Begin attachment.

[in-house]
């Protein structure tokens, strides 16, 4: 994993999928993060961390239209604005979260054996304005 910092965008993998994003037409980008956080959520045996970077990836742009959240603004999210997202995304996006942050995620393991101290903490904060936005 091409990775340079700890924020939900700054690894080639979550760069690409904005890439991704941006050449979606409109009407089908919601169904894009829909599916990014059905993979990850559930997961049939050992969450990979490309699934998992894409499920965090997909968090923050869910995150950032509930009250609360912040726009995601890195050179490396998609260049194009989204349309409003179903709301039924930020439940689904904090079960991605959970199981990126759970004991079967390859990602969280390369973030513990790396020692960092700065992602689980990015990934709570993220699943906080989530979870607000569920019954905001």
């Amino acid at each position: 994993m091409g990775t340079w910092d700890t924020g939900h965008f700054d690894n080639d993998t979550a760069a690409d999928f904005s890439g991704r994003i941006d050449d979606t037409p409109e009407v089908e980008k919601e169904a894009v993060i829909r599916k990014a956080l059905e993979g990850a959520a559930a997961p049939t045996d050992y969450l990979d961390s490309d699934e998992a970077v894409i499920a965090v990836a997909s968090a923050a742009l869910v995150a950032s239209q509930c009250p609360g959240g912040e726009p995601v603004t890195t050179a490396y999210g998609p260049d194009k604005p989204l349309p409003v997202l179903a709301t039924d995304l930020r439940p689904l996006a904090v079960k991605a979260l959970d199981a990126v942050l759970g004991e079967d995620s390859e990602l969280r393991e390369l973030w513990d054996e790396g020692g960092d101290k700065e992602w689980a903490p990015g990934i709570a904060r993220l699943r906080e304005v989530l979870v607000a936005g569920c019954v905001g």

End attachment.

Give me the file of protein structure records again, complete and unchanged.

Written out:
[in-house]
């Protein structure tokens, strides 16, 4: 994993999928993060961390239209604005979260054996304005 910092965008993998994003037409980008956080959520045996970077990836742009959240603004999210997202995304996006942050995620393991101290903490904060936005 091409990775340079700890924020939900700054690894080639979550760069690409904005890439991704941006050449979606409109009407089908919601169904894009829909599916990014059905993979990850559930997961049939050992969450990979490309699934998992894409499920965090997909968090923050869910995150950032509930009250609360912040726009995601890195050179490396998609260049194009989204349309409003179903709301039924930020439940689904904090079960991605959970199981990126759970004991079967390859990602969280390369973030513990790396020692960092700065992602689980990015990934709570993220699943906080989530979870607000569920019954905001």
């Amino acid at each position: 994993m091409g990775t340079w910092d700890t924020g939900h965008f700054d690894n080639d993998t979550a760069a690409d999928f904005s890439g991704r994003i941006d050449d979606t037409p409109e009407v089908e980008k919601e169904a894009v993060i829909r599916k990014a956080l059905e993979g990850a959520a559930a997961p049939t045996d050992y969450l990979d961390s490309d699934e998992a970077v894409i499920a965090v990836a997909s968090a923050a742009l869910v995150a950032s239209q509930c009250p609360g959240g912040e726009p995601v603004t890195t050179a490396y999210g998609p260049d194009k604005p989204l349309p409003v997202l179903a709301t039924d995304l930020r439940p689904l996006a904090v079960k991605a979260l959970d199981a990126v942050l759970g004991e079967d995620s390859e990602l969280r393991e390369l973030w513990d054996e790396g020692g960092d101290k700065e992602w689980a903490p990015g990934i709570a904060r993220l699943r906080e304005v989530l979870v607000a936005g569920c019954v905001g």